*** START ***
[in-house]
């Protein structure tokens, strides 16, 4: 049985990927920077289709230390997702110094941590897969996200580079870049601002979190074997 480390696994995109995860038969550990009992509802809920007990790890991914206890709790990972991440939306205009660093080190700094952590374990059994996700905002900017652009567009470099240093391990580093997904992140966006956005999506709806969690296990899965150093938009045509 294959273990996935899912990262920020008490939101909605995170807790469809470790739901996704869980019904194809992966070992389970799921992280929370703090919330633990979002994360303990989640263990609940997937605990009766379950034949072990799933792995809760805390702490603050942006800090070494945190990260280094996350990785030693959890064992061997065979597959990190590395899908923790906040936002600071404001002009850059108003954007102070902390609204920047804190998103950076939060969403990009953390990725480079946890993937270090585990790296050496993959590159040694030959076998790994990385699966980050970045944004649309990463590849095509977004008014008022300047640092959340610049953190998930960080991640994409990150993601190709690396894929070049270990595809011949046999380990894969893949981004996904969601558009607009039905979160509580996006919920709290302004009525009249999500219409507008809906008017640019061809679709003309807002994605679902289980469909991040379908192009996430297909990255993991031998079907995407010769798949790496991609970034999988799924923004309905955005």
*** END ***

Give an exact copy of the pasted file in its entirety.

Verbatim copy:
[in-house]
């Protein structure tokens, strides 16, 4: 049985990927920077289709230390997702110094941590897969996200580079870049601002979190074997 480390696994995109995860038969550990009992509802809920007990790890991914206890709790990972991440939306205009660093080190700094952590374990059994996700905002900017652009567009470099240093391990580093997904992140966006956005999506709806969690296990899965150093938009045509 294959273990996935899912990262920020008490939101909605995170807790469809470790739901996704869980019904194809992966070992389970799921992280929370703090919330633990979002994360303990989640263990609940997937605990009766379950034949072990799933792995809760805390702490603050942006800090070494945190990260280094996350990785030693959890064992061997065979597959990190590395899908923790906040936002600071404001002009850059108003954007102070902390609204920047804190998103950076939060969403990009953390990725480079946890993937270090585990790296050496993959590159040694030959076998790994990385699966980050970045944004649309990463590849095509977004008014008022300047640092959340610049953190998930960080991640994409990150993601190709690396894929070049270990595809011949046999380990894969893949981004996904969601558009607009039905979160509580996006919920709290302004009525009249999500219409507008809906008017640019061809679709003309807002994605679902289980469909991040379908192009996430297909990255993991031998079907995407010769798949790496991609970034999988799924923004309905955005």